Rohingyas in Cox’s Bazar: Environment under threat | Daily Star
12:00 AM, July 11, 2019 / LAST MODIFIED: 05:09 PM, August 26, 2019

Rohingyas in Cox’s Bazar: Environment under threat

PM tells meeting of Global Commission on Adaptation; seeks solution to climate change

Prime Minister Sheikh Hasina yesterday said the environmental balance of Cox’s Bazar was under threat as hills and forests were being cleared to establish settlements for Rohingyas.

“For this [presence of Rohingya], the natural equilibrium is being destabilised in that area... settlements are being established clearing forests and hills. As a result, those areas are becoming unsecure and risky too,” she said.

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The PM was addressing the inauguration ceremony of the “Dhaka Meeting of the Global Commission on Adaptation” at Hotel InterContinental Dhaka.

Mentioning that Bangladesh has given shelter to a large number of Myanmar nationals on humanitarian ground, she said the country is stepping forward with a big burden on its shoulder.

Hasina said Bangladesh wants the Rohingyas to return to their homeland as soon as possible. “The quicker they return to their homeland, the better for Bangladesh, and I do believe that.”

Talking about adaptation, she said adaptation measures cannot be spread unless proper mitigation measures are in place.

The PM said in this age of science, technology and innovation, there is an enormous opportunity to address climate change. “I call everyone for your awareness and respective responsibility to fight the adverse impacts of climate change.”

She said Bangladesh is expecting to take advantage of the best adaptation practices, most cost-effective solutions and risk reduction with the help of the Global Commission on Adaptation.

“We’re eagerly waiting to see the recommendations of the flagship report next September at the time of the Climate Change Summit called by the secretary general of the United Nations where I, on behalf of Bangladesh and the Least Developed Countries, have been invited to speak,” the PM said.

She recalled that in 2015 in Paris all had been successful in creating a solid ground for a meaningful cooperation in combating climate change impacts. “Like many others, we firmly believe that climate change is a global challenge and we have to resort to global solutions.

“The Paris Agreement is the most pragmatic and effective global deal towards this global solution. In the final report of High Level Political Forum on Water, which was formed at the initiative of Ban Ki-moon, we wrote ‘Every drop counts’. The world community is trying to implement this.”

Hasina mentioned that climate change poses the greatest threat to the present and future generations. Evidence suggests that Bangladesh has already 6 million climate migrants, a number that could more than double by 2050.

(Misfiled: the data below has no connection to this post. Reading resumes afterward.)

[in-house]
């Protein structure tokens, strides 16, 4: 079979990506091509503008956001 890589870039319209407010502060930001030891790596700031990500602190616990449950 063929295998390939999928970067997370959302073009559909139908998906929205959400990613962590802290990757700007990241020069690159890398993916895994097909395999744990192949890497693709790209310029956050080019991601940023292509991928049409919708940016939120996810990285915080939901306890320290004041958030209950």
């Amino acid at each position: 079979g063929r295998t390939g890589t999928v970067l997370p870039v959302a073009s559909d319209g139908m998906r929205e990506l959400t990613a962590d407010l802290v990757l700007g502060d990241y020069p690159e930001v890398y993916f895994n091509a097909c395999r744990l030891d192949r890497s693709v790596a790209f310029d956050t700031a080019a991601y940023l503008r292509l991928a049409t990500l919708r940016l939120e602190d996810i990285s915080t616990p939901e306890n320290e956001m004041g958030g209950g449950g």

“Changes in temperature, increased frequency and severity of floods, droughts, heat waves, cyclones and storm surges, sea-level rise and salinity intrusion are affecting a vast tract of land in Bangladesh.”

These changes are seriously affecting agriculture, crops, livestock and fisheries, and threatening the food security of Bangladesh, she added.

The PM said Bangladesh is pursuing a low carbon development path with increasing emphasis on renewable energy, energy efficiency and energy conservation.

She mentioned that Bangladesh has been working relentlessly to overcome its vulnerabilities and create adaptation measures for people. “We’ve designed a project titled Bangladesh Delta Plan 2100 for combating climate change.”

She said Bangladesh, being one of the most vulnerable countries to climate change, is also at the forefront of learning how to tackle the adverse impacts of climate change.

“Due to the present government’s various timely and effective measures, the impact of natural calamities has come down significantly.”

The PM said the government has taken initiatives to increase tree coverage from 22 percent to 24 percent in the next five years.

Besides, she said, Bangladesh has been engaged in creating resilient forests in offshore areas to protect forest-dependent communities and habitats of important forest biodiversity. “Our scientists and farmers invented stress-tolerant rice cultivation technologies which produced good results.”

Marshall Islands President Hilda Heine, World Bank CEO and Global Commission on Adaptation (GCA) co-chair Kristalina Georgieva, the current chair of the GCA and former UN secretary-general Ban Ki-moon, Foreign Minister AK Abdul Momen and Environment, Forests and Climate Change Minister Shahab Uddin also spoke at the programme.

The GCA is guided by 32 commissioners and 19 convening countries, representing all regions of the globe, and co-managed by the Global Centre on Adaptation and World Resources Institute.

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